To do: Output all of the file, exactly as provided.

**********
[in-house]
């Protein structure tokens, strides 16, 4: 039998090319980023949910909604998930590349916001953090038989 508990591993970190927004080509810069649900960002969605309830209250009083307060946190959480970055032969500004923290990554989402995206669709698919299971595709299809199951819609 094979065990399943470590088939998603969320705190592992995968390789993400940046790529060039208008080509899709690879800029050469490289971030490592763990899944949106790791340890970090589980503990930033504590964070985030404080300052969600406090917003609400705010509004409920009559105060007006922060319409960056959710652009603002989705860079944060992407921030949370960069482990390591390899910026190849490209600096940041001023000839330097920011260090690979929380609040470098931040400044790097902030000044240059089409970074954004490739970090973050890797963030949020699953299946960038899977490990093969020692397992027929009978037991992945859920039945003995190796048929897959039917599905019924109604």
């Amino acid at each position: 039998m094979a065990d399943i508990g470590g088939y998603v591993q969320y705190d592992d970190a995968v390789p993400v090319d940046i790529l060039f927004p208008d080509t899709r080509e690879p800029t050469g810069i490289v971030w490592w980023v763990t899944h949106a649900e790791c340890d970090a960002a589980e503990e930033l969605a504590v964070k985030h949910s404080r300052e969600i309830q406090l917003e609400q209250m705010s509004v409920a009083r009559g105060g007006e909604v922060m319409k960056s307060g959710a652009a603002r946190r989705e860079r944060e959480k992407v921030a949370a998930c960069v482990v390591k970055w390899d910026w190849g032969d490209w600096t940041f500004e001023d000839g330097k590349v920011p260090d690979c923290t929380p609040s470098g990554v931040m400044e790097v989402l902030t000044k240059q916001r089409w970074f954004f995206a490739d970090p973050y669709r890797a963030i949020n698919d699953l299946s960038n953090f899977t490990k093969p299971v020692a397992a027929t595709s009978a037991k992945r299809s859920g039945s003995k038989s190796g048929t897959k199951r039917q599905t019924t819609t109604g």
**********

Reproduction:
[in-house]
């Protein structure tokens, strides 16, 4: 039998090319980023949910909604998930590349916001953090038989 508990591993970190927004080509810069649900960002969605309830209250009083307060946190959480970055032969500004923290990554989402995206669709698919299971595709299809199951819609 094979065990399943470590088939998603969320705190592992995968390789993400940046790529060039208008080509899709690879800029050469490289971030490592763990899944949106790791340890970090589980503990930033504590964070985030404080300052969600406090917003609400705010509004409920009559105060007006922060319409960056959710652009603002989705860079944060992407921030949370960069482990390591390899910026190849490209600096940041001023000839330097920011260090690979929380609040470098931040400044790097902030000044240059089409970074954004490739970090973050890797963030949020699953299946960038899977490990093969020692397992027929009978037991992945859920039945003995190796048929897959039917599905019924109604």
């Amino acid at each position: 039998m094979a065990d399943i508990g470590g088939y998603v591993q969320y705190d592992d970190a995968v390789p993400v090319d940046i790529l060039f927004p208008d080509t899709r080509e690879p800029t050469g810069i490289v971030w490592w980023v763990t899944h949106a649900e790791c340890d970090a960002a589980e503990e930033l969605a504590v964070k985030h949910s404080r300052e969600i309830q406090l917003e609400q209250m705010s509004v409920a009083r009559g105060g007006e909604v922060m319409k960056s307060g959710a652009a603002r946190r989705e860079r944060e959480k992407v921030a949370a998930c960069v482990v390591k970055w390899d910026w190849g032969d490209w600096t940041f500004e001023d000839g330097k590349v920011p260090d690979c923290t929380p609040s470098g990554v931040m400044e790097v989402l902030t000044k240059q916001r089409w970074f954004f995206a490739d970090p973050y669709r890797a963030i949020n698919d699953l299946s960038n953090f899977t490990k093969p299971v020692a397992a027929t595709s009978a037991k992945r299809s859920g039945s003995k038989s190796g048929t897959k199951r039917q599905t019924t819609t109604g």